I have been decidedly unproductive lately. I had intended to return to golf today but my shoulders are still iffy and one more week won’t hurt. If they don’t get better I may give up golf altogether. Yes, the thought has crossed my mind and, to my surprise, I am really okay with it. It has been hot—and playing in the searing summer heat is not my idea of a good time. I know I used to complain about too-early tee times, but here we tee off around 10, so we are out there in the midday sun in summer. That’s a headache waiting to happen. So I can wait.
I was at book club yesterday and, looking out the window, I saw this magnificent arbor of Palo Verde trees. I had to go get my camera. Aren’t they beautiful.
Palo verde translates from Spanish to “Green Stick.” The branches of these trees are green year-round. “What is that, Father?” “Why Son, that is a Green Stick Tree.”
I walked beneath the arbor to get some more photos and it was a hive of activity. Bees everywhere—hundreds, if not thousands. I thought about my mother, who was so deathly afraid of bees. I have no fear of bees. I tried to capture some bees in a photo but they were moving way too fast.
See any bees? Maybe one, but you could sure hear them.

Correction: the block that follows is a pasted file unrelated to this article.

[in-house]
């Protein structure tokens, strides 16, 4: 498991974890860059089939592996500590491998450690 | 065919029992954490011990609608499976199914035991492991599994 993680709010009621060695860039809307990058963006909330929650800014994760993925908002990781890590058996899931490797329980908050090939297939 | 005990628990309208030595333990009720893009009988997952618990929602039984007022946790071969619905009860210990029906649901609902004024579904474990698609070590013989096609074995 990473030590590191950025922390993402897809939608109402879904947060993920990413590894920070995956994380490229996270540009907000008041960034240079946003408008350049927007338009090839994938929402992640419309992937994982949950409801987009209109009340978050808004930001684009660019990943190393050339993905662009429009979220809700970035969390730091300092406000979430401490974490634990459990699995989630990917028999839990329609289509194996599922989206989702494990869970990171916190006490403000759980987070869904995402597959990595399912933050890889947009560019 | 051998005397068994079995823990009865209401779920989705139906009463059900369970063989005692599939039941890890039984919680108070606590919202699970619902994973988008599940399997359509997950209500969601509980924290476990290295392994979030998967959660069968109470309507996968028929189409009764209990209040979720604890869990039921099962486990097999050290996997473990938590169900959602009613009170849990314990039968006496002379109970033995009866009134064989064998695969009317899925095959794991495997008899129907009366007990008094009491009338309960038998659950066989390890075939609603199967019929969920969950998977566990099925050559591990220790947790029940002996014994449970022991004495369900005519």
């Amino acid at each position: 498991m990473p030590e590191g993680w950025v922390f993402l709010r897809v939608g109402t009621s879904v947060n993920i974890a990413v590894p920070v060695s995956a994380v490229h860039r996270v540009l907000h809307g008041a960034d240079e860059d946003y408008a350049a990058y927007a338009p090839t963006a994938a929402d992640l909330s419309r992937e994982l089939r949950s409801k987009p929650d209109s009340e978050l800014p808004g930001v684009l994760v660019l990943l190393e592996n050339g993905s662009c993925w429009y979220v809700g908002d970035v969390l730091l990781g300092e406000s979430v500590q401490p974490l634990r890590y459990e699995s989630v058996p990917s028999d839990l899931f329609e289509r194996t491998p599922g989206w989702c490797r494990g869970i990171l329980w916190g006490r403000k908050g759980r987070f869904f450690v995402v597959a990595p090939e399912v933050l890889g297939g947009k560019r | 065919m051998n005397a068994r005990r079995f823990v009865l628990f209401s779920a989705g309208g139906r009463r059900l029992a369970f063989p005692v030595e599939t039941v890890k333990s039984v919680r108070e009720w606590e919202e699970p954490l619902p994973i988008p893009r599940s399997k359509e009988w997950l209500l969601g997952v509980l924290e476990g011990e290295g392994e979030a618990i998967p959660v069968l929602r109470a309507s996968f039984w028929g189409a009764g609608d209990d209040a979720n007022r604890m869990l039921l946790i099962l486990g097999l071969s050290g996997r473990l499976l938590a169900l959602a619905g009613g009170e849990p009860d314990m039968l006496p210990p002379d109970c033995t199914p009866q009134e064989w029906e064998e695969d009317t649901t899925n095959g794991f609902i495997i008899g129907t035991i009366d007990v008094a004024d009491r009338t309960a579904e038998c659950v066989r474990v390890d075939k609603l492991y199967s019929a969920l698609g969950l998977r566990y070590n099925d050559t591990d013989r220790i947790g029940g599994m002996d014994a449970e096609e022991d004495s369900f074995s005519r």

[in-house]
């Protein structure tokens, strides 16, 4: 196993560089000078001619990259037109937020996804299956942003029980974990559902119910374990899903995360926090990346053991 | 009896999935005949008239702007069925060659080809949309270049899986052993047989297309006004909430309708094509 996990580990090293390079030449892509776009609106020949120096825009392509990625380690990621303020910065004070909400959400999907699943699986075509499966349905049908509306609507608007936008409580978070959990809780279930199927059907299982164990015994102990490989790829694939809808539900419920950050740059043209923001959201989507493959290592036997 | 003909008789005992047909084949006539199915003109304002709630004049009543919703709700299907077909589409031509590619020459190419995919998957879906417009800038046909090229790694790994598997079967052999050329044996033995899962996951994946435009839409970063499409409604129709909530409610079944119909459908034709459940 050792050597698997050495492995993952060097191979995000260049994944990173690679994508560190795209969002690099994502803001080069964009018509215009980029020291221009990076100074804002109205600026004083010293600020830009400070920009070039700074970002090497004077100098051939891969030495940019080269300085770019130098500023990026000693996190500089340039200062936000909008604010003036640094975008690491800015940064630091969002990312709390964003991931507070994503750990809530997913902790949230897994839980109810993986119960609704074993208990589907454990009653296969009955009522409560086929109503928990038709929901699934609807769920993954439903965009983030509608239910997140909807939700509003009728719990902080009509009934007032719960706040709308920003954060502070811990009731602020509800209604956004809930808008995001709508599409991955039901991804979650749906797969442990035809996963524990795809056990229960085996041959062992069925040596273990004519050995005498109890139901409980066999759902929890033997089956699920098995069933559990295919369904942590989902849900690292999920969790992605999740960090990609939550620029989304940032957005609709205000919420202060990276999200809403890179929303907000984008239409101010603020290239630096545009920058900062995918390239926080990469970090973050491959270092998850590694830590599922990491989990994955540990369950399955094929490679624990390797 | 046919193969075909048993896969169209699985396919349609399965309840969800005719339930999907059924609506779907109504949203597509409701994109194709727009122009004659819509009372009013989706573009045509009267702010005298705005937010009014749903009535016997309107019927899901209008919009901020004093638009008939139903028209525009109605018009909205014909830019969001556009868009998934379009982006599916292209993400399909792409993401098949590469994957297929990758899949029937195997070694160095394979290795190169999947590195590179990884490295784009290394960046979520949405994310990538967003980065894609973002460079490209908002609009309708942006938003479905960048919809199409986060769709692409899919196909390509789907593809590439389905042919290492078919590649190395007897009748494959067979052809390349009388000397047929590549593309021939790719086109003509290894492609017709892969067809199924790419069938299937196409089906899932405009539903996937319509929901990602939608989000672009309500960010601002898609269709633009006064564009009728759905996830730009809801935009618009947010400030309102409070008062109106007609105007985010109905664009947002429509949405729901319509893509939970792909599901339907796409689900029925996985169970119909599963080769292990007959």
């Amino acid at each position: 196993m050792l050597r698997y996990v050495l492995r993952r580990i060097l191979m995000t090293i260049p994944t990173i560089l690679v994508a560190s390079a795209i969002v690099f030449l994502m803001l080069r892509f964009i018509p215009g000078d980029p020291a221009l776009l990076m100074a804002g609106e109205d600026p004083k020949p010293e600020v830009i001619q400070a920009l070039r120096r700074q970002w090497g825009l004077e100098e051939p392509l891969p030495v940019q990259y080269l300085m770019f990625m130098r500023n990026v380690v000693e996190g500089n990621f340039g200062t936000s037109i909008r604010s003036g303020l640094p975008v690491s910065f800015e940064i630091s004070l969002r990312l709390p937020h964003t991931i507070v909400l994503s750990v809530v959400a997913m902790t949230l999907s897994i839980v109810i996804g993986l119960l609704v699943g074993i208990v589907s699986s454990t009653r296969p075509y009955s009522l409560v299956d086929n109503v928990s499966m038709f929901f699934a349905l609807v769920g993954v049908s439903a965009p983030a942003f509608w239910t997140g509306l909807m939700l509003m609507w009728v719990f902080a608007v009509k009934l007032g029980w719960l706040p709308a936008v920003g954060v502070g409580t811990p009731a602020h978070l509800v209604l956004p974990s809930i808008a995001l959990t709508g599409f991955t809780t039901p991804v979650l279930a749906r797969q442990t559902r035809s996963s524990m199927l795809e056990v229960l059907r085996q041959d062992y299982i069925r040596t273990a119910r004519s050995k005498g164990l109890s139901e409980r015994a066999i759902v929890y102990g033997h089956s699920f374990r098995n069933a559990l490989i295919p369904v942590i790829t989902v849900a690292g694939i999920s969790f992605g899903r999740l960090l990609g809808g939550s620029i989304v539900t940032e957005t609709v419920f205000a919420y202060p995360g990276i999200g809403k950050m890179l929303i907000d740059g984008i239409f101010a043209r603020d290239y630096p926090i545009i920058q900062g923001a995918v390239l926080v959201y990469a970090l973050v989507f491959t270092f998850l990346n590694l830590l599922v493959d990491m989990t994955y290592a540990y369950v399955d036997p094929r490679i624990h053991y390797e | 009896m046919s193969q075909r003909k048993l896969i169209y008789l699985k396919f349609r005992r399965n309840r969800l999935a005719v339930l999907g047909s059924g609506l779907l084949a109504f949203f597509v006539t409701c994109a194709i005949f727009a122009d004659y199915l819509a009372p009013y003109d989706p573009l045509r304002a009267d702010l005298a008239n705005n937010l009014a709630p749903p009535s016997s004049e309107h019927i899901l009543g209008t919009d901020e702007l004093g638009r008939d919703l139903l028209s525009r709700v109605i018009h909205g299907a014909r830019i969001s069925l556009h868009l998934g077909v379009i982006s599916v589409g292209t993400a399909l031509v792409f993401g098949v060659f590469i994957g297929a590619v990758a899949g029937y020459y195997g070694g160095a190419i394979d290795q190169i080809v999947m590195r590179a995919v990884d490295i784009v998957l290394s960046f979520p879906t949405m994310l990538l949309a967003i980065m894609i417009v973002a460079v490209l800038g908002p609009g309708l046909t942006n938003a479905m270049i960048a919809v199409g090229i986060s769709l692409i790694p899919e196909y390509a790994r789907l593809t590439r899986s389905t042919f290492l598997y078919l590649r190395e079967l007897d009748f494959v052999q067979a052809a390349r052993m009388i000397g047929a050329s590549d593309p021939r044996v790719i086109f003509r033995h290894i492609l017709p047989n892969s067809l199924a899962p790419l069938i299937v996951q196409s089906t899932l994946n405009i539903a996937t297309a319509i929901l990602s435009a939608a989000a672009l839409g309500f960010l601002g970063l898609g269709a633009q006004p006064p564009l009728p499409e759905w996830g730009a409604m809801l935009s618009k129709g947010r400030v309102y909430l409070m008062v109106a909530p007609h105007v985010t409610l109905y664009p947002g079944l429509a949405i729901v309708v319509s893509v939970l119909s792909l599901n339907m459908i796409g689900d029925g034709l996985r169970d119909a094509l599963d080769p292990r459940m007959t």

The ground below is littered with tiny yellow petals. We had one of these trees many years ago and it was a mess to clean up every summer. I could see it from the front window—glorious. It was the centerpiece in a cactus garden, and cleaning up the yellow petals from the prickly cactus was impossible. So we didn’t.
Here is one of our clubhouses. That tree is a Jacaranda. They are beautiful in spring, but they have lost most of their purple flowers by now. There is one at the end of every street in our section of the community.
This is the book we read in July, The Japanese Lover by Isabel Allende. We all liked it. It’s hard to say what it’s about because it is about so many different things. It covered WWII, Japanese internment camps, forbidden love, and weed-smoking seniors in a retirement community. It was a real chop suey of a story.